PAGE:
By Chris & Gene
In April of 2011, our family lost our son to cancer. He was twenty-two years old. The loss of our beloved son and brother was heartbreaking beyond measure. To a parent there is no deeper sorrow than the death of a child. It has been nine years since his passing. It hardly seems possible that it has been that long. We have lived two lives, one before the other after.
The grieving process is long and arduous, it never really ends. I do not believe that a full recovery is possible. Most of us reach the point when life becomes routine again, and some sense of joy returns but there are many dark days as well. One strategy to get through those difficult times is to talk. Sharing memories, hearing from someone else what your lost child meant to them. Maybe even sharing how difficult this all is. Such conversations, though they will never fill the void, bring us just a bit closer to all that is lost.
We would never have been able to get where we are today without community. Our families, our churches and dear friends who have walked with us to get to where we are today. Please beware, the process can have its pitfalls. During the interaction with a grieving parent mistakes are going to be made, misunderstandings can lead to resentment. Things will be said that seem innocuous but can be a dagger to a mournful heart.
It is understood that dealing with death is difficult. We do not claim a high ground on the subject. This is simply an attempt to point out the areas that can be painful to a parent who has lost a child and should be avoided as well as positive interactions which can bring comfort. With aid of others with a similar history and through personal experiences here is a short list of practices that can be helpful.
- Do not tell a grieving parent that their loss “is Gods will.” This statement does not bring comfort when we are struggling with why God decided to take our child. Some of us are wrestling with our faith. Our thoughts at that point are more like “God WHY?” It is best to leave that type of discussion to clergy, or another person of who we seek for spiritual advice. Other statements along a similar vein which are discouraged “God will not give you more than you can handle” or “He is in a better place.”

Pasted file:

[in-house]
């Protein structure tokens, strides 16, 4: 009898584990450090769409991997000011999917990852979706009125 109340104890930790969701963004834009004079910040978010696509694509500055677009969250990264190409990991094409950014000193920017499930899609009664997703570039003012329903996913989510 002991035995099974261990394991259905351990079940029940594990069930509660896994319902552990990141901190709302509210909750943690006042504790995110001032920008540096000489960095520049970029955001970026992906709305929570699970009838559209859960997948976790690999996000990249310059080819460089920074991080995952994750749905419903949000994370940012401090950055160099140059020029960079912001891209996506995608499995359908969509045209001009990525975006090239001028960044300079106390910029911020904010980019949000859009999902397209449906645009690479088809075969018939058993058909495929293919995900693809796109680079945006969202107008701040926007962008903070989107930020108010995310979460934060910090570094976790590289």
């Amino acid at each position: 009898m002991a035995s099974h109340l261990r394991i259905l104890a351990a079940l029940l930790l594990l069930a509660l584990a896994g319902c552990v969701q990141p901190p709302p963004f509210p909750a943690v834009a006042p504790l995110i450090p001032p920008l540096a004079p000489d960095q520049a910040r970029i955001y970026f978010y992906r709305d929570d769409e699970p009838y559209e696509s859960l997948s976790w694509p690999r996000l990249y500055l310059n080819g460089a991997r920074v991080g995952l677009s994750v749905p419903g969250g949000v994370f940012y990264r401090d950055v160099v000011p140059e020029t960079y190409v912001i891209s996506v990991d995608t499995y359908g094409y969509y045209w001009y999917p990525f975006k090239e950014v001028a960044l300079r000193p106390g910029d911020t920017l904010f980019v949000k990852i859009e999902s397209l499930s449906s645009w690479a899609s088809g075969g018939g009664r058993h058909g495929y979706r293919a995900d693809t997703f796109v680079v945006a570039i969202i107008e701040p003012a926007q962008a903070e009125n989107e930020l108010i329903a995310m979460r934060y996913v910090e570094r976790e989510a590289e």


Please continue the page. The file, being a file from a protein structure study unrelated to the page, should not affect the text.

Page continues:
- If your own child is off at school or away for an extended time it is best not to go on at length or speak on an emotional level about how much you are missing them. Do not tell a grieving parent of how difficult life is without them. Your child happily will be home at Thanksgiving ours will not. This one gets me every time. We know your life has changed since your daughter left for school but there is no comparison.
- Do not compare the death of a child to the loss of a pet. No explanation required.
- Something that parents who have lost a child hear often is something like this; “You are doing so well, if it were me, I would lay in my bed and cry all day.” Believe me, that is all some of us want to do is lay in bed all day and cry. A statement like that sounds almost critical, that we surprisingly bounced back so well. That the loss would have affected someone else at a much deeper level.
- Do not tell a parent “It is time to move on.” That time will never come. We will hopefully learn to live with our pain, but we will never move on.
- “Do you have other children?” This is a question that is asked frequently. Would it somehow be not so bad if there are other kids? Also, imagine how painful that question might be to someone who lost their only child.
- “You are young, you can have others.” There is no replacing a dear child. A newborn will be a joy unto themselves.
- Lastly, and this is so important, if a parent wants to talk about the child she lost, PLEASE do so. Do not evade or change the subject. Talk share a story that you remember but most of all be there as a friendly ear. Remember that memories of a child that has died are all we have left.
This list may seem like a lot to ask of kind people who are only trying to help. It probably is. I ask that you understand the emotional trauma the folks you are trying to help, or just encounter, have gone through. When our child dies our whole world is turned on end. The depth of our despair can seem bottomless. We are damaged and emotionally frail. I offer these suggestions as a guide. There are certainly exceptions based on relationships and circumstances.
When tragedy strikes, some people just walk away never to be heard from them again. Those are not who this is aimed at. I would guess that you have read this because you care. I hope that it has been received in a spirit of compassion that it was intended. We know the people who stood by us in our most difficult time. I hope that I am equal to the task if ever needed.
Please, if you have any comments concerning this article, I would very much appreciate hearing from you. I will reply.